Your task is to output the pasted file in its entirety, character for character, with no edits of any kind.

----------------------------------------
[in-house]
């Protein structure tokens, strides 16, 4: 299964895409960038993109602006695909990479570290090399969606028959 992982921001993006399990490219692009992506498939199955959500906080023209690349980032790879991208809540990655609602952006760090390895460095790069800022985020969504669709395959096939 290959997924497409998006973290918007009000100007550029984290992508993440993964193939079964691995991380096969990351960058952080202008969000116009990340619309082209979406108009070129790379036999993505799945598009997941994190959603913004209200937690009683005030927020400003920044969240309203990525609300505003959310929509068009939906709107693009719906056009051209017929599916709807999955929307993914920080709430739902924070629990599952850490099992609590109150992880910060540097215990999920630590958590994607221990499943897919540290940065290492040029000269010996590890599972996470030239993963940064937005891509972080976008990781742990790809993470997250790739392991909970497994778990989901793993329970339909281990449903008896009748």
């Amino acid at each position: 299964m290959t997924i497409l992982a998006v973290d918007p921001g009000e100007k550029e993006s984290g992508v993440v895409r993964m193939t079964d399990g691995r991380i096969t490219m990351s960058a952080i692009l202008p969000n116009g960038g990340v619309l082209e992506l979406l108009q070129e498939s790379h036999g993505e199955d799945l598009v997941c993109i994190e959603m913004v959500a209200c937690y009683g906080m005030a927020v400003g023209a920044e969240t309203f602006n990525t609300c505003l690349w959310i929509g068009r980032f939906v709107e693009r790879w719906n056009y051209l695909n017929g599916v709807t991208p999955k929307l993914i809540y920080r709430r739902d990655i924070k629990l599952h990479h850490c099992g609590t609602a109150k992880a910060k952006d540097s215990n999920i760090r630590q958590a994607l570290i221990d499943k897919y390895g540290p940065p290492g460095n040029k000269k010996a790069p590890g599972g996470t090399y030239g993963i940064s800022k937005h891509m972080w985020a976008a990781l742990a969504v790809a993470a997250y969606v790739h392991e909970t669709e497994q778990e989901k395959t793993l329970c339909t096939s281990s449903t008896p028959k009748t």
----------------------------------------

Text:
[in-house]
């Protein structure tokens, strides 16, 4: 299964895409960038993109602006695909990479570290090399969606028959 992982921001993006399990490219692009992506498939199955959500906080023209690349980032790879991208809540990655609602952006760090390895460095790069800022985020969504669709395959096939 290959997924497409998006973290918007009000100007550029984290992508993440993964193939079964691995991380096969990351960058952080202008969000116009990340619309082209979406108009070129790379036999993505799945598009997941994190959603913004209200937690009683005030927020400003920044969240309203990525609300505003959310929509068009939906709107693009719906056009051209017929599916709807999955929307993914920080709430739902924070629990599952850490099992609590109150992880910060540097215990999920630590958590994607221990499943897919540290940065290492040029000269010996590890599972996470030239993963940064937005891509972080976008990781742990790809993470997250790739392991909970497994778990989901793993329970339909281990449903008896009748």
């Amino acid at each position: 299964m290959t997924i497409l992982a998006v973290d918007p921001g009000e100007k550029e993006s984290g992508v993440v895409r993964m193939t079964d399990g691995r991380i096969t490219m990351s960058a952080i692009l202008p969000n116009g960038g990340v619309l082209e992506l979406l108009q070129e498939s790379h036999g993505e199955d799945l598009v997941c993109i994190e959603m913004v959500a209200c937690y009683g906080m005030a927020v400003g023209a920044e969240t309203f602006n990525t609300c505003l690349w959310i929509g068009r980032f939906v709107e693009r790879w719906n056009y051209l695909n017929g599916v709807t991208p999955k929307l993914i809540y920080r709430r739902d990655i924070k629990l599952h990479h850490c099992g609590t609602a109150k992880a910060k952006d540097s215990n999920i760090r630590q958590a994607l570290i221990d499943k897919y390895g540290p940065p290492g460095n040029k000269k010996a790069p590890g599972g996470t090399y030239g993963i940064s800022k937005h891509m972080w985020a976008a990781l742990a969504v790809a993470a997250y969606v790739h392991e909970t669709e497994q778990e989901k395959t793993l329970c339909t096939s281990s449903t008896p028959k009748t």